He looked straight back at me.

Did he know?

Was he onto me as I was to him?

I couldn’t panic. I held steady, looked back at him a few seconds (forever, it seemed), and then I pulled out my tube map from my shirt pocket and opened it to examine.

“Piccadilly?” I murmured hopefully to myself.

He simply moved off to my left, and nodding to myself, as though the map had reassured me, I followed.

“Yes, the connection is at Embankment,” I scolded myself artificially, wondering:

Did he have a weapon? A knife. He could use a knife in his “business.” Nice and quick. Quiet. —So stay very public, right?


We proceeded through the tunnels to the Tube stop itself, interestingly just as a train arrived. Had he planned it this way? Could someone be that good? I didn’t know. He stepped straight through the crowd into the car directly ahead, just as the doors opened.

I did too, barely wedging myself into the doorway as the entrance slid closed and the vehicle lurched into motion, headed downtown, into the City.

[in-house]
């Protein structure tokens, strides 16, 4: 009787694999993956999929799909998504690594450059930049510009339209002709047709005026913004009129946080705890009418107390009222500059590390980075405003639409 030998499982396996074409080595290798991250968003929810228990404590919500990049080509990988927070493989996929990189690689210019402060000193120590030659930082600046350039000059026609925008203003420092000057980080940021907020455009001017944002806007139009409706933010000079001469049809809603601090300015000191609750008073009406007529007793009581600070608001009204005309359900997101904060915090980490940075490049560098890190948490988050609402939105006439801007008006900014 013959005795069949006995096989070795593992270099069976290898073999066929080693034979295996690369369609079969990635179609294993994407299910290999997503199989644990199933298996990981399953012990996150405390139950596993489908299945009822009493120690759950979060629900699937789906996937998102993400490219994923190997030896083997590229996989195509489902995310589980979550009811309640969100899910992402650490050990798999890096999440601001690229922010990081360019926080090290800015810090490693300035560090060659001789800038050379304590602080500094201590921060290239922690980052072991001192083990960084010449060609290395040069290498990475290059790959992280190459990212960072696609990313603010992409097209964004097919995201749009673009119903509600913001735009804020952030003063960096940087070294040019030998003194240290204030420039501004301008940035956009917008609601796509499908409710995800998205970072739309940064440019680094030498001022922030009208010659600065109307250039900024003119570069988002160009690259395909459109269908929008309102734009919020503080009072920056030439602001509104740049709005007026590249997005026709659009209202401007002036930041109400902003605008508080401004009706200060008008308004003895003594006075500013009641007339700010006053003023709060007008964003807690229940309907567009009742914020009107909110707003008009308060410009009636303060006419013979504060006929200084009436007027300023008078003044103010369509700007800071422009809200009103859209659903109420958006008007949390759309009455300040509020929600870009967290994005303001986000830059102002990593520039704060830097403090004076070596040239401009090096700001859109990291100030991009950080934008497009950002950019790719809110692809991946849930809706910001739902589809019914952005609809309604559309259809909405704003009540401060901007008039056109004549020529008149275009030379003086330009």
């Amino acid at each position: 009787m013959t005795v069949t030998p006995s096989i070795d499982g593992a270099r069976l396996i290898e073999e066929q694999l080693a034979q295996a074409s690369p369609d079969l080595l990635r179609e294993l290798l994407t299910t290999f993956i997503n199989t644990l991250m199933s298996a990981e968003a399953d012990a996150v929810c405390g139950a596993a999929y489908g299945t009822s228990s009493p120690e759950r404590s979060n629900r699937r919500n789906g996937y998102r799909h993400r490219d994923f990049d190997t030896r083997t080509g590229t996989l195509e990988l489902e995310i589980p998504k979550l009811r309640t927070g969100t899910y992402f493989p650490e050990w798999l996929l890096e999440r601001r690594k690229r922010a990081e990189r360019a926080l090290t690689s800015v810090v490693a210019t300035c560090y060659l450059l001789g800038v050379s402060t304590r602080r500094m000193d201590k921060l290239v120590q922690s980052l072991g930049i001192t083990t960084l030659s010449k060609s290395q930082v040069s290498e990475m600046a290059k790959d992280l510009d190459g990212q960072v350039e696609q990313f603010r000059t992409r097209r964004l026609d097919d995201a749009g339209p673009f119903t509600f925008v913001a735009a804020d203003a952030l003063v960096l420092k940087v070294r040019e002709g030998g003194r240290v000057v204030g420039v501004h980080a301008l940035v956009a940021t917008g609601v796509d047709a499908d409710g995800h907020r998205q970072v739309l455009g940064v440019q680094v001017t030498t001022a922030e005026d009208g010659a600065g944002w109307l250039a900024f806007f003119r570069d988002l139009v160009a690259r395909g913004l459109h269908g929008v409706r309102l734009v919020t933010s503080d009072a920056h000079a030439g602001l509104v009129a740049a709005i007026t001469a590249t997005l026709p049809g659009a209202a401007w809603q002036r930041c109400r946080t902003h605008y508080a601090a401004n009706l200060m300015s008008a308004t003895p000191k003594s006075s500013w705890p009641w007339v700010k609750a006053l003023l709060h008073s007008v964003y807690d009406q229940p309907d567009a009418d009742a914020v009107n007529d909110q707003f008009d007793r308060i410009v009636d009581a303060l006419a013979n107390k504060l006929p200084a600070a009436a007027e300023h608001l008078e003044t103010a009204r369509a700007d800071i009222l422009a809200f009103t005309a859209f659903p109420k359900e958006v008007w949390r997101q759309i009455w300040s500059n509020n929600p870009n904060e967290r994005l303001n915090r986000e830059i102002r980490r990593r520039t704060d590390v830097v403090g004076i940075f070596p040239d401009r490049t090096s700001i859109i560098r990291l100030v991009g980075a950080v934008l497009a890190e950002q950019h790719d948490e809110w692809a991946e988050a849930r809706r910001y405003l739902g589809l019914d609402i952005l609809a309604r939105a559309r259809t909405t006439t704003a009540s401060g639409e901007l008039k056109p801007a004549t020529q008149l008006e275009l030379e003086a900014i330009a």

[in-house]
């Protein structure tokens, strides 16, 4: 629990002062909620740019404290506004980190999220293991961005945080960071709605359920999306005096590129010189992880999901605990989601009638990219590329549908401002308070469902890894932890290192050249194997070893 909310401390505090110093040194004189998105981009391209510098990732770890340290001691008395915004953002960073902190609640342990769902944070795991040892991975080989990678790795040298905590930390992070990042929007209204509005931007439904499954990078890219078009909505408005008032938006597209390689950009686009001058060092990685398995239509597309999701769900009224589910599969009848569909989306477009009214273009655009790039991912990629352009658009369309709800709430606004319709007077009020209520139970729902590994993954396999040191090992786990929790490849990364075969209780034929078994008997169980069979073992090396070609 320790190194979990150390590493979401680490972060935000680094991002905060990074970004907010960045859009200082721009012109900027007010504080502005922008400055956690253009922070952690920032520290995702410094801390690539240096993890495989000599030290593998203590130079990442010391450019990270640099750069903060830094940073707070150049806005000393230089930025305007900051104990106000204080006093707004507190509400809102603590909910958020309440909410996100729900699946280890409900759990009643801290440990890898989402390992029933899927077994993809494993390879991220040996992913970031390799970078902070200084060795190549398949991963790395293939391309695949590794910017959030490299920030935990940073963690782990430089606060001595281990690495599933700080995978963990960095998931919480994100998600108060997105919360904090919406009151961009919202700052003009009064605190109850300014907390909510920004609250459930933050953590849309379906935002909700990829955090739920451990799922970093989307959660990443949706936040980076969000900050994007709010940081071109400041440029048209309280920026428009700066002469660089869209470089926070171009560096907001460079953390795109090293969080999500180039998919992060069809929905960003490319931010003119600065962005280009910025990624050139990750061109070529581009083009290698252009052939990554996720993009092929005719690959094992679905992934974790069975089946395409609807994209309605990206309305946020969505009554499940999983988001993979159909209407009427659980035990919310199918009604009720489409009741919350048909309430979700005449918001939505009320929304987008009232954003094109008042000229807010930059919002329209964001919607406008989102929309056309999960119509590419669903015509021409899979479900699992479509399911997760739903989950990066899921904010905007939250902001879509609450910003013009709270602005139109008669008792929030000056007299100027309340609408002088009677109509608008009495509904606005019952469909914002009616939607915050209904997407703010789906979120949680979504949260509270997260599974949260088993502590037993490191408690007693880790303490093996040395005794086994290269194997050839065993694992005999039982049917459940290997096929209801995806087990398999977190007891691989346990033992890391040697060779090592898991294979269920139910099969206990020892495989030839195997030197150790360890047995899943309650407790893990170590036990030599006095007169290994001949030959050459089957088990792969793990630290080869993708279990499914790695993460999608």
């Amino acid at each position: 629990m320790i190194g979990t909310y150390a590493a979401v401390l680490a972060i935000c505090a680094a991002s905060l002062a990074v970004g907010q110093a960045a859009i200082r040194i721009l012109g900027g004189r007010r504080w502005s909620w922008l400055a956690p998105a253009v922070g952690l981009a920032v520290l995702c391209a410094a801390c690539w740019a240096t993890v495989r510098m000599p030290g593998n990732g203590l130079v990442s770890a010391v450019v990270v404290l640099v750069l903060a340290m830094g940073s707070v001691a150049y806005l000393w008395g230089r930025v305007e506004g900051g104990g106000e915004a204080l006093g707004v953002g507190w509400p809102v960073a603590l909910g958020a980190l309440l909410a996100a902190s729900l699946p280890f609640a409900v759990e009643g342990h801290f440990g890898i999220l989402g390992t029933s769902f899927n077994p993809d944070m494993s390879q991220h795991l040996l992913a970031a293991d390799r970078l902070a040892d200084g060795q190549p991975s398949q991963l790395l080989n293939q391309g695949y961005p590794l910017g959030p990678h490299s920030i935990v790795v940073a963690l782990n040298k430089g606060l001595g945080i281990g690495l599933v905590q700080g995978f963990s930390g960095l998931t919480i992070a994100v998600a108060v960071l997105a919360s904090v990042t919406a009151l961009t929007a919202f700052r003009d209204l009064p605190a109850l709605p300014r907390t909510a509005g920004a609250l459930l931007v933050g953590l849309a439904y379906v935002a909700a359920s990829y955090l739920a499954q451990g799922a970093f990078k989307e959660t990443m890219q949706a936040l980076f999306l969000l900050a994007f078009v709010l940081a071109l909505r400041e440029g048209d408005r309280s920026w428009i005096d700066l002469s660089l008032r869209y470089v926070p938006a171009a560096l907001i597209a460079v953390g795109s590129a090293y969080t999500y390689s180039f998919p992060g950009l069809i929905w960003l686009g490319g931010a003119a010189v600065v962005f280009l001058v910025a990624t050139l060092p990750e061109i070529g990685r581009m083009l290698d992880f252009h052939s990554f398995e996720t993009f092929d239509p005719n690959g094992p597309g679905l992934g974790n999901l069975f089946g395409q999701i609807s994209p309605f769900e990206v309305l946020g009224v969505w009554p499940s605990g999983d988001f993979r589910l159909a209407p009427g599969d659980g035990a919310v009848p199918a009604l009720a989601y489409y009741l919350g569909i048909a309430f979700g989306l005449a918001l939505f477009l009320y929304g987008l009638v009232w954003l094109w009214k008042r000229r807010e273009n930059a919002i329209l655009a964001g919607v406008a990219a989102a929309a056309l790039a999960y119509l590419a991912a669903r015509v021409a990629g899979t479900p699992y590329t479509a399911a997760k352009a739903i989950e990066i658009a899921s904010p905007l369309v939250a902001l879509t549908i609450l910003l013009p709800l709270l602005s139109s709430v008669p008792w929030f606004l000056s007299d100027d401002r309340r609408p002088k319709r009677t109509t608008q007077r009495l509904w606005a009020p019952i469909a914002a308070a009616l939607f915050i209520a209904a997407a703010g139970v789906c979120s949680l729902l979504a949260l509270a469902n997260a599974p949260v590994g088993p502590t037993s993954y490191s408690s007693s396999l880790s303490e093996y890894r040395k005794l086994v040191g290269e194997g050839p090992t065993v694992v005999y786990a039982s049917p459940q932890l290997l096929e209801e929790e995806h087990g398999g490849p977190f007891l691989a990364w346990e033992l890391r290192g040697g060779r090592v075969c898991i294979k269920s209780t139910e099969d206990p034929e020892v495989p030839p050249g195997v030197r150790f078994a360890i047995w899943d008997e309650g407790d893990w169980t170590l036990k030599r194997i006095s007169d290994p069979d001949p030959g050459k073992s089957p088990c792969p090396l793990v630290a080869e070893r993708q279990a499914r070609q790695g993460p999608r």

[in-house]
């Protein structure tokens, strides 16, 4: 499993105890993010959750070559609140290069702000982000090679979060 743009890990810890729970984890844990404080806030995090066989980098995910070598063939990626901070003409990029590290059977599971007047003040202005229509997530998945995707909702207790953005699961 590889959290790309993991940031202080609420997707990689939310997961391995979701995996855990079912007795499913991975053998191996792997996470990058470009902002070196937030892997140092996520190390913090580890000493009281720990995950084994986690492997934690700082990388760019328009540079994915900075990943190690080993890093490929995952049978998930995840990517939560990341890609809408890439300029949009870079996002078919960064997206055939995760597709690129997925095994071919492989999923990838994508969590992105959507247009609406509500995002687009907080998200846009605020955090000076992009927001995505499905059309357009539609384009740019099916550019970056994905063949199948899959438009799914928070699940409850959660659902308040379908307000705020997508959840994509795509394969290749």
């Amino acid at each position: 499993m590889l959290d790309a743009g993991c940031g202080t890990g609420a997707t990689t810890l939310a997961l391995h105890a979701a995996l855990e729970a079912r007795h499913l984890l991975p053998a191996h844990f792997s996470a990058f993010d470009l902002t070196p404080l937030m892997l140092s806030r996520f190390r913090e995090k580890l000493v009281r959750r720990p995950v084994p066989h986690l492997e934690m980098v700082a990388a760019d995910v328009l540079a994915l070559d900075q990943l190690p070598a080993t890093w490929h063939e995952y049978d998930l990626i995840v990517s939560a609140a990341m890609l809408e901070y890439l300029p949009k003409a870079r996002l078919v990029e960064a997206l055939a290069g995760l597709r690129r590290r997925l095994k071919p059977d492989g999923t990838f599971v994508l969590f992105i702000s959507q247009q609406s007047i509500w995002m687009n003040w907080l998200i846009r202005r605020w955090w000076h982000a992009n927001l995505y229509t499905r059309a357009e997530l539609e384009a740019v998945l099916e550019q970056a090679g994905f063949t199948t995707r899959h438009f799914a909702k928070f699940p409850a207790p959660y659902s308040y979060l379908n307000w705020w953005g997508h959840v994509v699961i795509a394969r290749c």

Craning my neck a bit, I could see his shirt among the mass aboard. I thought it was his shirt. His arm. I couldn’t see the head that went with the shirt. I knew he’d stepped aboard. I’d even given him a couple of seconds, possibly ten, to step back out again. I’d seen that kind of stunt on TV. Funny how the movies shape our lives, skewing perceptions, creating anticipations.

Then I’d gotten in. He had to be aboard.

But he’d wisely dressed so anonymously. Not like the dork there, blocking my view. A bright blue shirt, some kind of goofy fishing vest with apparently every one of its dozen, more, pockets stuffed with things. Tourist. I could seek the DK guide peeking out of his side pocket, and he held a Harrods-green plastic bag behind him. I wondered where his wallet was. And a black cap that looked too large on his head. Glasses. He turned and looked toward me.

“Lovely day for a Guinness” in bright new embroidery. Toucan.

He saw me staring at him. His hand went to his breast. The wallet? His left arm touched tightly, protectively, against that side. I shifted my attention, hoping to relieve the dork’s anxiety. And there he was, my pickpocket.

Yes. It was him. Now that the fishing tourist had moved a bit, I could see him as we all rocked and swayed, lurching a bit against each other on tight turns.

He wasn’t that far form me. Much closer to my end of the car than the front. When we came to his stop, he’d have to pass by me. Wouldn’t he?

Where was he going? Where do petty crooks/pickpockets go for an evening? Home? The East End?

My TravelCard was only good through Zone 3.